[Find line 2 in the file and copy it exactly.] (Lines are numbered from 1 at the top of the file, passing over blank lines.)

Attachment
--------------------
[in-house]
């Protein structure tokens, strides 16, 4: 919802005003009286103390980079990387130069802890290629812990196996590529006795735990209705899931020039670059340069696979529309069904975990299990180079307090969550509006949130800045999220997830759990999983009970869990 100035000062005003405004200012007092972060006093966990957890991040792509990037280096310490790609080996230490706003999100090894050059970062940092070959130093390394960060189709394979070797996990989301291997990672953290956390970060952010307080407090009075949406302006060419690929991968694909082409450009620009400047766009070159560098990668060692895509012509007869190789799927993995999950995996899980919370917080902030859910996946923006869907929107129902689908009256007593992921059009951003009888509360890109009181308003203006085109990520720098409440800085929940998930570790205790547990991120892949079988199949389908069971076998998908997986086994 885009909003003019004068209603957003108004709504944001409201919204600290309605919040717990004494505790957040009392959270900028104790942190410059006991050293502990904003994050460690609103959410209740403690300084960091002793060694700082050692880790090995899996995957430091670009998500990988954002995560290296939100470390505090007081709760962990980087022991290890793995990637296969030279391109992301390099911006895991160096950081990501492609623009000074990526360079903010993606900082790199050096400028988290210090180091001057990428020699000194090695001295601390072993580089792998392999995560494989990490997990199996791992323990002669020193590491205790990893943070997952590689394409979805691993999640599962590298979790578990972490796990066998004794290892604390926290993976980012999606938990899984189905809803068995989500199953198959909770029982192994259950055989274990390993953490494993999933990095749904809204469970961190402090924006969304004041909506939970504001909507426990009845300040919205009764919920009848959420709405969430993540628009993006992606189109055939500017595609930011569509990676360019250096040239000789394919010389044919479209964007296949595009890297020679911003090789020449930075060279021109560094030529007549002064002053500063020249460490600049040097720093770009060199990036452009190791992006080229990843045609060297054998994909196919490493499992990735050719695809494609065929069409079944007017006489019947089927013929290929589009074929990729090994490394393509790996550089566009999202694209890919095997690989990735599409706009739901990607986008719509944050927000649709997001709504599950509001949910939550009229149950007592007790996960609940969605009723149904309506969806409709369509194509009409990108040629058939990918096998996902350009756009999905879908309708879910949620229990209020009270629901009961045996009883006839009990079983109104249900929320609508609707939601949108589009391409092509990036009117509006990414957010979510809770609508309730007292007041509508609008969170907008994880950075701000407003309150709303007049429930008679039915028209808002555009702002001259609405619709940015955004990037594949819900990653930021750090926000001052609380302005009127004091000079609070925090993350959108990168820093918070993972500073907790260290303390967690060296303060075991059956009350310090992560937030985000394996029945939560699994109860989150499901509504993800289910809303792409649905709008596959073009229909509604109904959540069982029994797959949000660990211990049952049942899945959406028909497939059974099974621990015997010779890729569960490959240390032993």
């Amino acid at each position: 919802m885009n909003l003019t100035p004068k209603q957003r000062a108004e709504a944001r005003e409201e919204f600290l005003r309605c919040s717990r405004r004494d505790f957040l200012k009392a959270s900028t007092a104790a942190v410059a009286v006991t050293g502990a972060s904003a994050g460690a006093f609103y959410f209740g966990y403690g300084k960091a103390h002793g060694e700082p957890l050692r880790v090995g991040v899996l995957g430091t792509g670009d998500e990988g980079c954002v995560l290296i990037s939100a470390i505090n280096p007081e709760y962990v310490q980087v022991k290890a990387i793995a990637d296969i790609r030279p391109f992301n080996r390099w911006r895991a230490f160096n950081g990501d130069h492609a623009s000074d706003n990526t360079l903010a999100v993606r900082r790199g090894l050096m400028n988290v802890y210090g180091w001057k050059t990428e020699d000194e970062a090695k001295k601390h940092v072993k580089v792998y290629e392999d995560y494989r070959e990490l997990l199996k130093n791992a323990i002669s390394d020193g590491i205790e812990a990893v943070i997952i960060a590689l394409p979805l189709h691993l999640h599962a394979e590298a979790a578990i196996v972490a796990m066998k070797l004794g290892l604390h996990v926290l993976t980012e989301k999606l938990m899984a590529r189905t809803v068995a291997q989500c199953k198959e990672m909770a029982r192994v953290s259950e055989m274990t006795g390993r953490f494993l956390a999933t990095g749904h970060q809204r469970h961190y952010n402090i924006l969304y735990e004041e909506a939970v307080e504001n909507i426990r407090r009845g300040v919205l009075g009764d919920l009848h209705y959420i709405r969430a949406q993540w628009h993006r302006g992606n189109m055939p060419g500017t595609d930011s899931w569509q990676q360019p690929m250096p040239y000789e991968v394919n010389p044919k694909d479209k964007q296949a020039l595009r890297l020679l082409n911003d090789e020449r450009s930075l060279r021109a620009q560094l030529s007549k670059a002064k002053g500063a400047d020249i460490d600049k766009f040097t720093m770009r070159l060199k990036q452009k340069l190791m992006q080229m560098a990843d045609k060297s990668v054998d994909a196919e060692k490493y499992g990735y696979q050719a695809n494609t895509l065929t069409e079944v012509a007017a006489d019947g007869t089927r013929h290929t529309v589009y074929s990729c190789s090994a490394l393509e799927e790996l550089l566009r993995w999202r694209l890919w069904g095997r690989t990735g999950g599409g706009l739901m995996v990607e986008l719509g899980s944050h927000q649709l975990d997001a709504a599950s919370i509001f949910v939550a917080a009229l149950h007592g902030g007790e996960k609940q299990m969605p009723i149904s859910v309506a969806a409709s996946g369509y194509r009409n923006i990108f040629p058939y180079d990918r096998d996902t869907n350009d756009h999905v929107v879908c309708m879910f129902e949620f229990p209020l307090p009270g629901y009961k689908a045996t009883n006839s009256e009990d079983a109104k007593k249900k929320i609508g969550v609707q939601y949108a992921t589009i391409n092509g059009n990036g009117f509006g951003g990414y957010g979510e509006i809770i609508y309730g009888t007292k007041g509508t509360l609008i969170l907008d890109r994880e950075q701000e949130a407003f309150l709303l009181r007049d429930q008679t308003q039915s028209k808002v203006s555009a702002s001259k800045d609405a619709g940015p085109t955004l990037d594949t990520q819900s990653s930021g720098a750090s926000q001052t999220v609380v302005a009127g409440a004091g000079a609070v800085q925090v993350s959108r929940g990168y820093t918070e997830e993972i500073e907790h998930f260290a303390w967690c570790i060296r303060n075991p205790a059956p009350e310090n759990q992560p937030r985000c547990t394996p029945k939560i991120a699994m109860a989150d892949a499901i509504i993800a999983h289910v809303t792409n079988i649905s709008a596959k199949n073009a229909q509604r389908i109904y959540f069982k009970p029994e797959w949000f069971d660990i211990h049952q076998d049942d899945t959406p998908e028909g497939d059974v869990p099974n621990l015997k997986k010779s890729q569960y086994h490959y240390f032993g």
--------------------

């Protein structure tokens, strides 16, 4: 919802005003009286103390980079990387130069802890290629812990196996590529006795735990209705899931020039670059340069696979529309069904975990299990180079307090969550509006949130800045999220997830759990999983009970869990 100035000062005003405004200012007092972060006093966990957890991040792509990037280096310490790609080996230490706003999100090894050059970062940092070959130093390394960060189709394979070797996990989301291997990672953290956390970060952010307080407090009075949406302006060419690929991968694909082409450009620009400047766009070159560098990668060692895509012509007869190789799927993995999950995996899980919370917080902030859910996946923006869907929107129902689908009256007593992921059009951003009888509360890109009181308003203006085109990520720098409440800085929940998930570790205790547990991120892949079988199949389908069971076998998908997986086994 885009909003003019004068209603957003108004709504944001409201919204600290309605919040717990004494505790957040009392959270900028104790942190410059006991050293502990904003994050460690609103959410209740403690300084960091002793060694700082050692880790090995899996995957430091670009998500990988954002995560290296939100470390505090007081709760962990980087022991290890793995990637296969030279391109992301390099911006895991160096950081990501492609623009000074990526360079903010993606900082790199050096400028988290210090180091001057990428020699000194090695001295601390072993580089792998392999995560494989990490997990199996791992323990002669020193590491205790990893943070997952590689394409979805691993999640599962590298979790578990972490796990066998004794290892604390926290993976980012999606938990899984189905809803068995989500199953198959909770029982192994259950055989274990390993953490494993999933990095749904809204469970961190402090924006969304004041909506939970504001909507426990009845300040919205009764919920009848959420709405969430993540628009993006992606189109055939500017595609930011569509990676360019250096040239000789394919010389044919479209964007296949595009890297020679911003090789020449930075060279021109560094030529007549002064002053500063020249460490600049040097720093770009060199990036452009190791992006080229990843045609060297054998994909196919490493499992990735050719695809494609065929069409079944007017006489019947089927013929290929589009074929990729090994490394393509790996550089566009999202694209890919095997690989990735599409706009739901990607986008719509944050927000649709997001709504599950509001949910939550009229149950007592007790996960609940969605009723149904309506969806409709369509194509009409990108040629058939990918096998996902350009756009999905879908309708879910949620229990209020009270629901009961045996009883006839009990079983109104249900929320609508609707939601949108589009391409092509990036009117509006990414957010979510809770609508309730007292007041509508609008969170907008994880950075701000407003309150709303007049429930008679039915028209808002555009702002001259609405619709940015955004990037594949819900990653930021750090926000001052609380302005009127004091000079609070925090993350959108990168820093918070993972500073907790260290303390967690060296303060075991059956009350310090992560937030985000394996029945939560699994109860989150499901509504993800289910809303792409649905709008596959073009229909509604109904959540069982029994797959949000660990211990049952049942899945959406028909497939059974099974621990015997010779890729569960490959240390032993």